Hendriks: ‘With our animations we wanted to remain as close as possible to the essence of the work. No cacophony or conga line of movements or other extreme additions. We didn’t use real time movement, but just slow motion to emphasize the mystery of Rembrandt’s paintings. Very time-consuming, indeed, but with great results. I have to admit, however, that it was harder than first expected. This is because a few years before this project we had already animated a series of art works for the Rijks. The ‘Still Life with Flowers in a Glass Vase’ by Jan Davidsz de Heem and the ‘Milkmaid’ by Johannes Vermeer to mention a couple. The major difference between these works and those of the Late Rembrandt exhibition was that they are very detailed whereas Rembrandt’s are not. Rembrandt’s works were often rough; an eye, for example, was a rough stripe, and that is much more difficult to animate, without turning it into something cartoony which was precisely what we were trying to avoid.’ Anyhow, exaggerating a little and looking through your eyelashes, the words of the famous pop art artist David Hockney are applicable here when describing how a modern-day viewer sees the Rembrandt drawing, a family portrait depicting a child learning to walk: ‘The trace of Rembrandt’s hand is still alive. Your eye can go back and forth between brown ink: (…) How rewarding this is, to move from the physical surface of the paper to its disappearance when you read the “subject”, and then back again. How many marvelous layers does this drawing have?’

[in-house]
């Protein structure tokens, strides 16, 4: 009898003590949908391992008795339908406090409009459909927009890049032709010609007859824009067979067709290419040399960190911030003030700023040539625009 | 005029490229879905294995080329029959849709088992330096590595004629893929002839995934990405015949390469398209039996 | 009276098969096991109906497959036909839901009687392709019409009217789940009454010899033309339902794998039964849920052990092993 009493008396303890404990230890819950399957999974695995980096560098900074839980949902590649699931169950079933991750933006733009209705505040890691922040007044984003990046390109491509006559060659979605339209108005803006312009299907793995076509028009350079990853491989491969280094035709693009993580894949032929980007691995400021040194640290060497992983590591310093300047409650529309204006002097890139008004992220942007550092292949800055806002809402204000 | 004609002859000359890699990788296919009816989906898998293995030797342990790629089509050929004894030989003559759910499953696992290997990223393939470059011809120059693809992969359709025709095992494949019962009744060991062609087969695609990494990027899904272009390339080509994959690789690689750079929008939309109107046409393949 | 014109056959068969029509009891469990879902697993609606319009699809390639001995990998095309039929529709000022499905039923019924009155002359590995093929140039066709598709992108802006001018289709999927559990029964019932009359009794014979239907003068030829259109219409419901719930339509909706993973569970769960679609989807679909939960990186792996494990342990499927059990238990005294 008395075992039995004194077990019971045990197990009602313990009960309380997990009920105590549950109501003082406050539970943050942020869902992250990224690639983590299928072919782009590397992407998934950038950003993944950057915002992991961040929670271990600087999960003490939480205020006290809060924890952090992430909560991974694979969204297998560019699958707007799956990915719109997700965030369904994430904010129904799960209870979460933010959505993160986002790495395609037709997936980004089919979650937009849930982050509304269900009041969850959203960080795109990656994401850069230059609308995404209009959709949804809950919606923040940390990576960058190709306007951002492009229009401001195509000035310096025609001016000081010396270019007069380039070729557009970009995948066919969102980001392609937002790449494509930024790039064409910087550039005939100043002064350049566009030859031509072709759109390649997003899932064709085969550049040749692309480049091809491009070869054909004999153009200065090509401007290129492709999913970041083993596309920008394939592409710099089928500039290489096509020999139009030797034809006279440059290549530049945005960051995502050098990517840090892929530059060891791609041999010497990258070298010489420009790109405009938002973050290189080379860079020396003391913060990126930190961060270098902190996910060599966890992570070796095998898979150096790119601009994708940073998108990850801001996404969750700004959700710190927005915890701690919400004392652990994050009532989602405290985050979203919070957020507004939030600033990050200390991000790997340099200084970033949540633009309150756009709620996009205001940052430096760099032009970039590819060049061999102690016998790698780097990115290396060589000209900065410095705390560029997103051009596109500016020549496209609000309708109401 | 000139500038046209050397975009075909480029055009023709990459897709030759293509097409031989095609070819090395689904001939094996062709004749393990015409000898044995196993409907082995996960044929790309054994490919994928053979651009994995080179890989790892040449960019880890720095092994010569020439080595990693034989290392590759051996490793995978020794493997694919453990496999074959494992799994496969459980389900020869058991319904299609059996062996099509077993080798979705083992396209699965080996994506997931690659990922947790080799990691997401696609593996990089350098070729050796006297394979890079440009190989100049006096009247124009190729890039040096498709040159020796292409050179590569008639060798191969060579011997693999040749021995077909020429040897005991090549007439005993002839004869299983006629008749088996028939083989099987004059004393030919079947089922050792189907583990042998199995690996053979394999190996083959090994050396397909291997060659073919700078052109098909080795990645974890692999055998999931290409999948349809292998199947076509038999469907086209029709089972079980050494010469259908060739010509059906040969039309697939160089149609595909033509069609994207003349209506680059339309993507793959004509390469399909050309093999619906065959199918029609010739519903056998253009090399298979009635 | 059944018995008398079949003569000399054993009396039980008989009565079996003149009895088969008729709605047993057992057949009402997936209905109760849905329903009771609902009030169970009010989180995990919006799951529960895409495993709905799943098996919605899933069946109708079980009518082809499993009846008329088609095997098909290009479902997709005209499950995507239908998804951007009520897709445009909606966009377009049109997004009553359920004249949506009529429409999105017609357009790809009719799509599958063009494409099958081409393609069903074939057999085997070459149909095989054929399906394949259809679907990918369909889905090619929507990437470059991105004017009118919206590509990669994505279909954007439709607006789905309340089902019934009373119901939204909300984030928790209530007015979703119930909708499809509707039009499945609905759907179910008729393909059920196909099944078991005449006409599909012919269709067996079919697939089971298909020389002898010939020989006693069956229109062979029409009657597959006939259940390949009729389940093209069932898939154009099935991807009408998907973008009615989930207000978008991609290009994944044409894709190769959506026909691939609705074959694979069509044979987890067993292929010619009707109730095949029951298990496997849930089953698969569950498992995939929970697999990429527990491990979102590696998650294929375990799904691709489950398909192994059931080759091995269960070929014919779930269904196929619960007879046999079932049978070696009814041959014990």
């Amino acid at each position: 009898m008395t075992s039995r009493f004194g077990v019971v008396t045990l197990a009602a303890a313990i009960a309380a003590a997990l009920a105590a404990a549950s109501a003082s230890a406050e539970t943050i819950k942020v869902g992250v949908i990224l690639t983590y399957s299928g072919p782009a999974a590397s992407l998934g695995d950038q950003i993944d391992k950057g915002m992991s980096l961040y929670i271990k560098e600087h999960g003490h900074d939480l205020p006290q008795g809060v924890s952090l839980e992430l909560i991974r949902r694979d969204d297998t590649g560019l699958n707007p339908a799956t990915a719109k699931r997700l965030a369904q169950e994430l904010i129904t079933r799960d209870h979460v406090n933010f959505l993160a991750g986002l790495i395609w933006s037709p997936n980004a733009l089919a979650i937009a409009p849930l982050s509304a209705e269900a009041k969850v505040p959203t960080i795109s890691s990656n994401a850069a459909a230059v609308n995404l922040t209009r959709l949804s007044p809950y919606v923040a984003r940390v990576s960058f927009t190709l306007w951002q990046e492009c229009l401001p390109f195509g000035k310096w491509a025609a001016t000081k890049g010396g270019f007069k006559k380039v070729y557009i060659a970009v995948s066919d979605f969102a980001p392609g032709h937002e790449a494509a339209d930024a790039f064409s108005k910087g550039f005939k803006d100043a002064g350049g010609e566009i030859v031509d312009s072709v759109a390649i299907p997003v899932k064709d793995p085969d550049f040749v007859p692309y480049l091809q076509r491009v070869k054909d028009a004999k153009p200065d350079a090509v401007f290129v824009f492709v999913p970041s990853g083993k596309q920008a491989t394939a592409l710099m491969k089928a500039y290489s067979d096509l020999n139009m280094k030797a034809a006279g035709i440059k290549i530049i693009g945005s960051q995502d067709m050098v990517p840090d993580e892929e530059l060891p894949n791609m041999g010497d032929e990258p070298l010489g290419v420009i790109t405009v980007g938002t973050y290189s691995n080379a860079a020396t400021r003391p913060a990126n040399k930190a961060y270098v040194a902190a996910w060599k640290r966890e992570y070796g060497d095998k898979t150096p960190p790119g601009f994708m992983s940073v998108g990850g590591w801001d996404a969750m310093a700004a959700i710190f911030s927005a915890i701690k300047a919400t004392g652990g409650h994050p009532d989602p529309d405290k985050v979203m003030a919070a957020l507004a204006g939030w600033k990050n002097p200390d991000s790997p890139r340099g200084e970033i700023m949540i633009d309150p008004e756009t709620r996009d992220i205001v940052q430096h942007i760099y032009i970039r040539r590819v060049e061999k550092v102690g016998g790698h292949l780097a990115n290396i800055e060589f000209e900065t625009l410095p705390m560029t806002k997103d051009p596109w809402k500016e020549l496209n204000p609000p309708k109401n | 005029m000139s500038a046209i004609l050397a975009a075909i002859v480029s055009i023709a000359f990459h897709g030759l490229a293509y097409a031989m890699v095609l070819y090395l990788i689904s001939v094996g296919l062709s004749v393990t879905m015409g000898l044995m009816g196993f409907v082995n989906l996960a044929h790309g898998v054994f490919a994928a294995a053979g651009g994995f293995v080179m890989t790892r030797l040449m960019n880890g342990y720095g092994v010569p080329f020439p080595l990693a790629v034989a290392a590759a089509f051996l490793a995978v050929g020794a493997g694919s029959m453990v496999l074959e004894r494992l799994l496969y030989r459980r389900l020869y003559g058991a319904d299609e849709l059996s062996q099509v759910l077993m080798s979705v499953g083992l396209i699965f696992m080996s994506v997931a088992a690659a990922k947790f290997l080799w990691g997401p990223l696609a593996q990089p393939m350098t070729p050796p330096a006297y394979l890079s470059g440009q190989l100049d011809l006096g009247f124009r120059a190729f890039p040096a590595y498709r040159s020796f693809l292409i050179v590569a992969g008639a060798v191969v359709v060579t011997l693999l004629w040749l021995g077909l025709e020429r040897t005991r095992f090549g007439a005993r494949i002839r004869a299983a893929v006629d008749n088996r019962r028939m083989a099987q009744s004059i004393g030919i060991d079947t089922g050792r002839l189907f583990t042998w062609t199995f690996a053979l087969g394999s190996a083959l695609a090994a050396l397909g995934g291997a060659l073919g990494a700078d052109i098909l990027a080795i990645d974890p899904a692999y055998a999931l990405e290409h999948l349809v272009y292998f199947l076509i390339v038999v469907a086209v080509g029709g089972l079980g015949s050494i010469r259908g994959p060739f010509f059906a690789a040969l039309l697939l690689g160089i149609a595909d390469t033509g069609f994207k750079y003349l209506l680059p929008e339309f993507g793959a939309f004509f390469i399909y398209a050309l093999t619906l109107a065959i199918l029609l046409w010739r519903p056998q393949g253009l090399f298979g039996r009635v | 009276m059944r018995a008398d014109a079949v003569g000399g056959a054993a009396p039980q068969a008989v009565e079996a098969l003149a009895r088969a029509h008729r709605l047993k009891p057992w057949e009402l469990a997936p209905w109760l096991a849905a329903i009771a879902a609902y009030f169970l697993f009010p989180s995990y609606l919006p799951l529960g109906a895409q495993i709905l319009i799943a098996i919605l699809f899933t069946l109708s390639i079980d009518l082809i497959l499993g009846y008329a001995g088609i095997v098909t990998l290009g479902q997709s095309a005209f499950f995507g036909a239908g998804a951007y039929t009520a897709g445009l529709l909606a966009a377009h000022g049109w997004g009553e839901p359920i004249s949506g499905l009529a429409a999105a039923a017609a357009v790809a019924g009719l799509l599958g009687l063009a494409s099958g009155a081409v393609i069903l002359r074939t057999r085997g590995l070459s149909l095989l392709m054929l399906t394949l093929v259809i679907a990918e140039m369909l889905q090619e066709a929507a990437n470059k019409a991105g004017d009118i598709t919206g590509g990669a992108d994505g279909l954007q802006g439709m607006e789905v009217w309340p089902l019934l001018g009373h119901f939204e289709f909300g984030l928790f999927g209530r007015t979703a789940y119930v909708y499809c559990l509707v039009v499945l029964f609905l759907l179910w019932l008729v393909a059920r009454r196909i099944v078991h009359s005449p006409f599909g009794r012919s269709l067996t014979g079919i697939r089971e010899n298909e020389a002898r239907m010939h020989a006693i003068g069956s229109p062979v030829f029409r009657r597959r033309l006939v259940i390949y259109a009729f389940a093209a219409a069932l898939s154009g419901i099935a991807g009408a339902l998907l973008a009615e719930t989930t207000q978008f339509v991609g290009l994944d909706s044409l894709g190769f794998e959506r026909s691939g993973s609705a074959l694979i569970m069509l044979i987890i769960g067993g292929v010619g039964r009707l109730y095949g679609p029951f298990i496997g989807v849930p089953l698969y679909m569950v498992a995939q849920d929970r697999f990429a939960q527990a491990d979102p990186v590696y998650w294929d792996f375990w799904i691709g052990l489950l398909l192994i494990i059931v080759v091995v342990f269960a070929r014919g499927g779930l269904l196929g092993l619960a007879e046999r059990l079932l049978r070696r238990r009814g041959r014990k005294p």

The gist of Hockney’s message? ‘Part of the alchemy of art (is), how an artist can transform one thing into another.’ And in this case that can also be said of the professional animations that were created in the CSDM studio – possibly the most striking part of the campaign, without denigrating other, equally relevant, aspects.
The fact remains that millions of travellers who would not normally be likely to visit the Rijks and had perhaps never seen a real Rembrandt, were confronted, outside of the museum at metro stations, with the beauty of the old master in a modern way. And even, as the post campaign analysis and results of this case would prove, be stimulated by these animations to visit the Rijks.
How to give Digital Out of Home ‘Stopping Power’?
Digital Out Of Home is a medium that needs to capture the attention of viewers in a split second. But how do you do that? What are the do’s and don’ts?